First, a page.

BOSTON, Mass. — Federal safety officials arrived at a Boston steel fabrication plant Tuesday, Dec. 10, to launch an investigation of an employee who was crushed to death Monday night by a falling steel beam.
Boston Bridge & Steel Inc., which produces structural steel for buildings, bridges, and other large-scale industrial purposes, said it was “deeply saddened” by the death of 46-year-old Marco Antonio Huezo Mancea, who immigrated to the U.S. from El Salvador.
Mr. Mancea was in the country on a work visa to support his wife, son and two daughters, all of whom reside in El Salvador.
Investigators from the U.S. Occupational Safety and Health Administration (OSHA) said it is too early to tell what caused the massive six-ton steel beam to fall on top of Mr. Mancea, but acknowledged that they don’t believe foul play was a factor in the incident.
A spokesman for the Boston Fire Department told Paint Square News that Mr. Mancea was declared dead at the scene. The fire department worked for five hours Monday night to remove the body from underneath the steel beam.
“It’s very time-consuming to safely move [the steel] with as much dignity as we can for the victim,” the spokesman told Paint Square.
“Our heartfelt sympathy goes out to the family and friends of the deceased,” Susan Burm, president of Boston Bridge & Steel, told the Boston Globe. “This type of accident is devastating, emotionally overwhelming, and represents a feeling of personal loss that is shared throughout all of Boston Bridge & Steel.”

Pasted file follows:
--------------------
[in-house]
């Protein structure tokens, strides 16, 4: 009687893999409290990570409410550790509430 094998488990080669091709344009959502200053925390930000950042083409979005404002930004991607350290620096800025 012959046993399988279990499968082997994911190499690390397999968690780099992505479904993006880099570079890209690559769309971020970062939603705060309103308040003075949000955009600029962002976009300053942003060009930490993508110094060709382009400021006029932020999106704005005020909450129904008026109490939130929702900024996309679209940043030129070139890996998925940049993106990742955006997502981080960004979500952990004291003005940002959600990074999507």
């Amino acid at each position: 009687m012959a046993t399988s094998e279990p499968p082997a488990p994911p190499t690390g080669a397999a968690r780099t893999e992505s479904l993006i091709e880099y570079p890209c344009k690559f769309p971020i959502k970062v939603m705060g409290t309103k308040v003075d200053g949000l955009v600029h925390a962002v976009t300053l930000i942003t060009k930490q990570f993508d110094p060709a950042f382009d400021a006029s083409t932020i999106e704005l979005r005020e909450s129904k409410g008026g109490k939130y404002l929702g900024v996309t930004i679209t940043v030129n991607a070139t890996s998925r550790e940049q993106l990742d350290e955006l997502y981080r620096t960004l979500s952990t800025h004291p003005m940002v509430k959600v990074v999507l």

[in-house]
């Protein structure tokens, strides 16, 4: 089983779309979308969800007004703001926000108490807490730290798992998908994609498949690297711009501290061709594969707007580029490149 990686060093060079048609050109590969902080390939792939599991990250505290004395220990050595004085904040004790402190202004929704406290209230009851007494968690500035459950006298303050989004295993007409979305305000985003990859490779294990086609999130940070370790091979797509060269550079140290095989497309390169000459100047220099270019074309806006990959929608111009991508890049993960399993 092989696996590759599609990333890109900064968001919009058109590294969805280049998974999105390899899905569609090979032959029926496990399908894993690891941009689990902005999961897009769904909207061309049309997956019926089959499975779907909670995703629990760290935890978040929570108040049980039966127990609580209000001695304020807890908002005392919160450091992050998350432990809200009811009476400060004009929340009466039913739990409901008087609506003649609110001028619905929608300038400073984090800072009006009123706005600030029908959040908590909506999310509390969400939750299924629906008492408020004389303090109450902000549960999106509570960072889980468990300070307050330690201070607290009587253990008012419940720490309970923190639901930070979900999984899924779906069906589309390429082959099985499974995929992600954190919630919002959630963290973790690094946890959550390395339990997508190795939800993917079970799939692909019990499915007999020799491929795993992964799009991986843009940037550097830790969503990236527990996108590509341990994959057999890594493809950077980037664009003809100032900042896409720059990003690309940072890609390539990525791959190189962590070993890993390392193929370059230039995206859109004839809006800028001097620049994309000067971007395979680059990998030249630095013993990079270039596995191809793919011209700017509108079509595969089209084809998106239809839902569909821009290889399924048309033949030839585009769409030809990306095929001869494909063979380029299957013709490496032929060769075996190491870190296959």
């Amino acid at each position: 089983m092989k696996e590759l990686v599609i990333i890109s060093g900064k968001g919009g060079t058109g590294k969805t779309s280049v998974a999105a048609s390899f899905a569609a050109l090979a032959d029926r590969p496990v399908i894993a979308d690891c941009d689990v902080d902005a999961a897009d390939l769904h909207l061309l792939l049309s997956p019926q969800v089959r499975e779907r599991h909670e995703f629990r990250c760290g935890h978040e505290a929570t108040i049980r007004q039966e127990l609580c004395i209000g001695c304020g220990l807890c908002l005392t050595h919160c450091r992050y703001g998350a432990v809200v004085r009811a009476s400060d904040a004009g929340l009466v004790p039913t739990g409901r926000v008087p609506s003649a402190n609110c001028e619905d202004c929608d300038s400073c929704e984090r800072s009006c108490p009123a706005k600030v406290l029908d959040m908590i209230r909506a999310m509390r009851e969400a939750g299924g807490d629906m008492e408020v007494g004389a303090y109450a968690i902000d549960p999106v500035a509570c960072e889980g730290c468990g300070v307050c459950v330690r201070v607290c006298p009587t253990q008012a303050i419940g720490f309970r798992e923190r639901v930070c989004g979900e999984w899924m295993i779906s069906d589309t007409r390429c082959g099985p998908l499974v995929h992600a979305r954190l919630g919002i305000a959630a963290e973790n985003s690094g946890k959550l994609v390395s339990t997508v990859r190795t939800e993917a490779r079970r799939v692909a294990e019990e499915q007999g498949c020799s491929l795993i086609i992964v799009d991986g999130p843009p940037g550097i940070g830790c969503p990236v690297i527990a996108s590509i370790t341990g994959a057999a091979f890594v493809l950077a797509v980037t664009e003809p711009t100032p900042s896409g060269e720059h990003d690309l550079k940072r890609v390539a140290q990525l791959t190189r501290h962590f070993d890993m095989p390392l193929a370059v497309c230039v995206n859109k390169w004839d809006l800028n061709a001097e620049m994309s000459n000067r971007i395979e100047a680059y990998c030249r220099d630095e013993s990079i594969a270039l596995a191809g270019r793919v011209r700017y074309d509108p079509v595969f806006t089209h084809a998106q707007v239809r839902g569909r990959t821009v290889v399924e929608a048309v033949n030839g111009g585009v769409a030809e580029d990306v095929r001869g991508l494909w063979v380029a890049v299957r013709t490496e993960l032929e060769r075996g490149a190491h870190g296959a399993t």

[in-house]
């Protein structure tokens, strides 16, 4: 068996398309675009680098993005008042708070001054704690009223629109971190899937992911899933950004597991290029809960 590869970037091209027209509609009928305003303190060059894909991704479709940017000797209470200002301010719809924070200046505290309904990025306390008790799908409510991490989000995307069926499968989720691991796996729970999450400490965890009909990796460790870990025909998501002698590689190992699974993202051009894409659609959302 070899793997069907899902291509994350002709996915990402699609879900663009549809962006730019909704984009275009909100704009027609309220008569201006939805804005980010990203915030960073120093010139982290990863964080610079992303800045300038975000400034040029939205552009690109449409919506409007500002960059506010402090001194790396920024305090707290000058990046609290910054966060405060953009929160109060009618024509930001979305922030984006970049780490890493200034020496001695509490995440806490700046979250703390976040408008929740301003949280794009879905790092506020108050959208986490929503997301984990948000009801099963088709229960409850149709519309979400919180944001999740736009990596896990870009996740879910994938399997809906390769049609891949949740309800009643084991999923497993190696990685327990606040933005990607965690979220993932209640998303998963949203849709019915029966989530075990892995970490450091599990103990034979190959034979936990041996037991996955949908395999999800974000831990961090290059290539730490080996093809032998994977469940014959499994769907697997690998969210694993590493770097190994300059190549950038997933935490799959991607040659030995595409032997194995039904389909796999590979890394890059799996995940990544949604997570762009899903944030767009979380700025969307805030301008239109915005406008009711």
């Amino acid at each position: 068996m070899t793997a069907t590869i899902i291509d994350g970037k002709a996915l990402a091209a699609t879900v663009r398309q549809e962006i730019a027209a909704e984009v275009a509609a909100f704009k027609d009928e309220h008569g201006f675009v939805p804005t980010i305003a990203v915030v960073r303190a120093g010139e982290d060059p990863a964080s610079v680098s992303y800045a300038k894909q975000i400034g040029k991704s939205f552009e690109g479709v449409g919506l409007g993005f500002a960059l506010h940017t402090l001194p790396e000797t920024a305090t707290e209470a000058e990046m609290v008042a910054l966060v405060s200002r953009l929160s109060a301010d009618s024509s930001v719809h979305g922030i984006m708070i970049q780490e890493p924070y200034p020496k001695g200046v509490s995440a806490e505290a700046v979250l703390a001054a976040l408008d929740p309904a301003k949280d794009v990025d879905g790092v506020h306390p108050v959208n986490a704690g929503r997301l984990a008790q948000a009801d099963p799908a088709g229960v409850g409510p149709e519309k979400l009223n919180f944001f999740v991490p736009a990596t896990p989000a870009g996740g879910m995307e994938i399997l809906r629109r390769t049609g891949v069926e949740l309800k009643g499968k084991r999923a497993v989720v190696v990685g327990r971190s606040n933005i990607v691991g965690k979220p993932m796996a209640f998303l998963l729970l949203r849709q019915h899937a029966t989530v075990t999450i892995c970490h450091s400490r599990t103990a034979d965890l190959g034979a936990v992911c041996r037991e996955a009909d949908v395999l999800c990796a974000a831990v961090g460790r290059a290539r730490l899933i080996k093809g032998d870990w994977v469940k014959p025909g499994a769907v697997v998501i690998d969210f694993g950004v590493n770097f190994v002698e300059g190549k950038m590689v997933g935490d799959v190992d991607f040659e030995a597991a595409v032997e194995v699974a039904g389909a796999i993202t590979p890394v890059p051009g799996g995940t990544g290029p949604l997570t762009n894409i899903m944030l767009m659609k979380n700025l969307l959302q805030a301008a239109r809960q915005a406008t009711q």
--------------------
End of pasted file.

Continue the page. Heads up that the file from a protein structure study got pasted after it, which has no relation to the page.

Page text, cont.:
The company told the Globe that it is “fully cooperating with local authorities as they investigate the circumstances that led to this tragic accident.”
The accident is also being investigated by the Suffolk County District Attorney’s Office in addition to Boston law enforcement and OSHA.
OSHA officials told the Globe that they have launched another, unrelated investigation into the Dec. 5 death of a 37-year-old construction worker who died at after being injured by a scissor lift at a work site in Boston’s Downtown Crossing. The man was injured by a scissor lift at a site at Hawley and Summer streets and later died of his injuries, Boston police said.
Despite these incidents, nationwide the number of workplace fatalities has been declining. According to the U.S. Bureau of Labor Statistics, workplace fatalities fell from 4,693 in 2011 to 4,383 in 2012.
Last year, there were 4,383 fatal work injuries in the United States, down from 4,693 in 2011, according to a preliminary tally by the U.S. Bureau of Labor Statistics’ Census of Fatal Occupational Injuries. Of those fatalities, 708 were Latino workers who died on the job, and 64 percent of those were were foreign-born.